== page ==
A large-scale rock opera, it follows a character named Pink, loosely based on Roger Waters and ex-member Syd Barrett, who loses his father in WWII, becomes a rock star, and brick by brick isolates himself behind a literal wall.
Waters, who gleaned the idea from his own disillusionment with the rock star lifestyle and seemingly the world at large, is widely credited with having his ego outgrow the band during the making of this album.
Many consider “The Wall” to be the beginning of the decline of Pink Floyd’s music, while others contend the 81-minute giant is a masterpiece. Either way, seeing Which One’s Pink? complete the performance of the album smoothly, and without a hitch, was impressive, and a night to remember.
Which One’s Pink? has a menagerie of members. The typical lead guitar, rhythm guitar, bass, and drums are represented, as are two revolving keyboardists responsible for filling in for Richard Wright, as well as supplying all the sound effects that permeate “The Wall.”
A revolving door of background vocalists was also a part of the show, including a young girl who plays the groupie at the beginning of “One Of My Turns,” and manager Dan Johnson whose sole purpose seemed to be to shriek the hallowed line “How can you have any pudding if you don’t eat your meat?!” from the band’s only number one song, “Another Brick In The Wall Pt. II.”
Paul Samarin handled both the Roger Waters vocal duties as well as the David Gilmour lead guitar shredding, an impressive feat that Samarin handled with ease. After his blistering solo toward the end of “Comfortably Numb,” a man in the audience awe-fully exclaimed, “That was amazing!,” as a bewildered smile spread across his face.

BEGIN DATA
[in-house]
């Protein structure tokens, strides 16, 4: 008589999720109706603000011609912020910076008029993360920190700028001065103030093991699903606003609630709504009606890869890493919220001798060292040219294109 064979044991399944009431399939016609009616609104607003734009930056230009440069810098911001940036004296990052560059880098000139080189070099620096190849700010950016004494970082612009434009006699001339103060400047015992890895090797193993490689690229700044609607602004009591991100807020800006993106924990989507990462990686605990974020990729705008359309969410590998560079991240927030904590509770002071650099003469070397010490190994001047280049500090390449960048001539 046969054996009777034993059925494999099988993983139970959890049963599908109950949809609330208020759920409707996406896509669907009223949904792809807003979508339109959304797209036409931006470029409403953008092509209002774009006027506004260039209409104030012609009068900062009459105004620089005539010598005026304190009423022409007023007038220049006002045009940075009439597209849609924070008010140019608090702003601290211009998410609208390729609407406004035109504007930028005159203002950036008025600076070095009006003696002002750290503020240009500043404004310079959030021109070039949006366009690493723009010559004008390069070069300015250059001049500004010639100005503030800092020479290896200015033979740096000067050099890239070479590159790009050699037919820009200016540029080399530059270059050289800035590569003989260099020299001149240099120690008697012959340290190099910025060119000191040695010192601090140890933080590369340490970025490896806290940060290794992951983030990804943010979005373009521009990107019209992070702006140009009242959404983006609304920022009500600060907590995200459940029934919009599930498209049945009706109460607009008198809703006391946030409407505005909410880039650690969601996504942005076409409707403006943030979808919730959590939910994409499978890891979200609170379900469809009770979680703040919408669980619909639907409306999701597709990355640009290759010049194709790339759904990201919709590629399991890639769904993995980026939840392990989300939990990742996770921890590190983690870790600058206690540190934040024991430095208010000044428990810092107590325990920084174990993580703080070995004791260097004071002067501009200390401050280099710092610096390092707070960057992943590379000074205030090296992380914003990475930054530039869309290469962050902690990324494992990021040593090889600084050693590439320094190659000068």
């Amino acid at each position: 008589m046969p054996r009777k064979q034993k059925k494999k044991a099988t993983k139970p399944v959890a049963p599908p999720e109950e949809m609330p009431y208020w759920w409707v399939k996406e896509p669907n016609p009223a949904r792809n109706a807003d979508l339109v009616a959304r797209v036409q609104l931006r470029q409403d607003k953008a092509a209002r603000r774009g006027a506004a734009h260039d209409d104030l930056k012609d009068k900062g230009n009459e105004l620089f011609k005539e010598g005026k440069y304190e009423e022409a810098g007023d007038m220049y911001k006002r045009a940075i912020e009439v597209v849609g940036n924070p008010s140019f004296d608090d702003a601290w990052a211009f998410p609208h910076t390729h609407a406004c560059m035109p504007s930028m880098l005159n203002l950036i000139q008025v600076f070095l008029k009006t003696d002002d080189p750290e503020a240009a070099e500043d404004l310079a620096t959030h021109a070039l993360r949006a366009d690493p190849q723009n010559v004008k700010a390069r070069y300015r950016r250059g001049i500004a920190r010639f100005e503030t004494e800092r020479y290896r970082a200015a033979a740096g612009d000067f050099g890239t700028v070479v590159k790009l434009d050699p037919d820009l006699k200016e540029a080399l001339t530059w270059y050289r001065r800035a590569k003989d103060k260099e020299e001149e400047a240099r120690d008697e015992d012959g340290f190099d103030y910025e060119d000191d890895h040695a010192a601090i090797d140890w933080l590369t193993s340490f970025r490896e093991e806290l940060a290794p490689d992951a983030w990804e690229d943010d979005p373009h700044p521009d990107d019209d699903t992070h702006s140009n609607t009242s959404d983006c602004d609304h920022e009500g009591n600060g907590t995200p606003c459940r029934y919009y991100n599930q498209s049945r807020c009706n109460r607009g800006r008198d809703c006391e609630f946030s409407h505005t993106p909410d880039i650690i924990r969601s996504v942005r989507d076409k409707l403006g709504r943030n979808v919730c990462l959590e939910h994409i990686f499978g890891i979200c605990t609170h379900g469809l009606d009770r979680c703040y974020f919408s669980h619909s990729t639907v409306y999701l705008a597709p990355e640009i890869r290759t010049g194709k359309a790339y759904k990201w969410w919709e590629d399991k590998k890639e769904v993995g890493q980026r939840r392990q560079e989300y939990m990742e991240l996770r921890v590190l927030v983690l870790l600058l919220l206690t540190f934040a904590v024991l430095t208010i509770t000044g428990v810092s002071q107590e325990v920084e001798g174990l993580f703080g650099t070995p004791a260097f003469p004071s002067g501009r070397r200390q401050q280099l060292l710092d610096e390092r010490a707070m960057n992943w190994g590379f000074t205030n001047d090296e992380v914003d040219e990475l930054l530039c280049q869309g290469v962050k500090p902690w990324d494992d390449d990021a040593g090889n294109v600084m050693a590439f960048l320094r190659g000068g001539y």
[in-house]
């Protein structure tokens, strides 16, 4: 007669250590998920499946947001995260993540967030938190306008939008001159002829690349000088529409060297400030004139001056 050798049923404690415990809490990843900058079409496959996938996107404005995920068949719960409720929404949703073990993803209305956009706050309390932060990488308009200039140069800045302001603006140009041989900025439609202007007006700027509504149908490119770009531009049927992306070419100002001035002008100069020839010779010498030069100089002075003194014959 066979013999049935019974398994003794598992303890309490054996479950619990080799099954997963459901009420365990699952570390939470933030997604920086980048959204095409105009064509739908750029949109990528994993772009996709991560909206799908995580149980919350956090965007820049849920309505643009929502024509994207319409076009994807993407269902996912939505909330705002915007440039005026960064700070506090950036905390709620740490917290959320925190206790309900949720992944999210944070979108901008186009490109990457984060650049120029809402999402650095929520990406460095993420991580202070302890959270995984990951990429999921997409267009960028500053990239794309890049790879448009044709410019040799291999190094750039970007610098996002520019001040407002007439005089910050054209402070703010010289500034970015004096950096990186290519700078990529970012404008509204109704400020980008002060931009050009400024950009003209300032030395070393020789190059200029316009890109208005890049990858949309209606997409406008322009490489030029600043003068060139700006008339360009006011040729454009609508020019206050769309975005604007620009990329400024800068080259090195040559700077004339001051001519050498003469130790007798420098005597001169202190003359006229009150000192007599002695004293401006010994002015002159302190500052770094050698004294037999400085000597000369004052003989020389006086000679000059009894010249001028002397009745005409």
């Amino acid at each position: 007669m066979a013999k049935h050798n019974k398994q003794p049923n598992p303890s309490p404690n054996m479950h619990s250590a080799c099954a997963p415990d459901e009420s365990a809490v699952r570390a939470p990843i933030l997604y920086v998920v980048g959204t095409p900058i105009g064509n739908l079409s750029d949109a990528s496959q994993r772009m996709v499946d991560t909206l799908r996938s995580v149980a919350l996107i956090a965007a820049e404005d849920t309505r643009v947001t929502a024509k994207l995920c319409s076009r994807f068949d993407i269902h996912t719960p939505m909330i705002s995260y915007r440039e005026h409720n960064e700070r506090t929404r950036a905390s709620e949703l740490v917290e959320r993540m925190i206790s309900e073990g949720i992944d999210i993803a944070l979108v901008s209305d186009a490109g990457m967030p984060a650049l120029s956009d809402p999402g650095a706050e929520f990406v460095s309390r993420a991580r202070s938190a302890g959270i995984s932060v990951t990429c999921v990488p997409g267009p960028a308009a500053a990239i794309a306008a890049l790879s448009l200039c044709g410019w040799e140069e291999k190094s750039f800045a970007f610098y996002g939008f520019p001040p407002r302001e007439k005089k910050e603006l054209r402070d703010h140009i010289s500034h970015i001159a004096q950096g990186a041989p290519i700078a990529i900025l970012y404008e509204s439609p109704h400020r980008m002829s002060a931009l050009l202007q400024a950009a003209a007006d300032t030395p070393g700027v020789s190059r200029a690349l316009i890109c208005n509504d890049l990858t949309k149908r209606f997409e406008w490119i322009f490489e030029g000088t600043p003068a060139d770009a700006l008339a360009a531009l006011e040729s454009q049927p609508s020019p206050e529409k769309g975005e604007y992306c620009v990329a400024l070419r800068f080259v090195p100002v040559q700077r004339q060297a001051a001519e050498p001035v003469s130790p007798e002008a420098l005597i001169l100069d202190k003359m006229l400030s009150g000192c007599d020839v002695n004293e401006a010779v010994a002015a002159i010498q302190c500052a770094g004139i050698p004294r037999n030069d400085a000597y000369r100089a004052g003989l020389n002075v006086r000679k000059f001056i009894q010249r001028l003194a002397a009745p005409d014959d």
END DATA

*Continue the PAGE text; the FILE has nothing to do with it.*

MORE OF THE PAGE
The highlights of the show were pretty much the highlights of the album. The aforementioned songs, as well as “Mother,” “In The Flesh” and “Run Like Hell” were all audience favorites, and the screen behind the band displaying everything from the necessary brick wall to silent movie footage gave the performance the visual component so essential to the original “The Wall” tour.
More than a concert, seeing “The Wall” performed live with an audience is like watching someone’s favorite movie with them. They know when all the good parts are coming, the best jokes, their favorite lines, like during the musical theater-esque “The Trial,” with the audience enthusiastically singing key lines that they have known by heart since they saw the real Pink Floyd do it so many years ago.
After receiving a standing ovation for what was the band’s last show of the year, Which One’s Pink? returned to the stage for an encore.
“We’ve been doing this for 18 years, and we love doing it,” one of the keyboardists proclaimed, before the band launched into the absolutely epic “Echoes,” with the audience loving every second of its hefty 16 minutes.
For a list of upcoming concerts, visit LidoLive.com.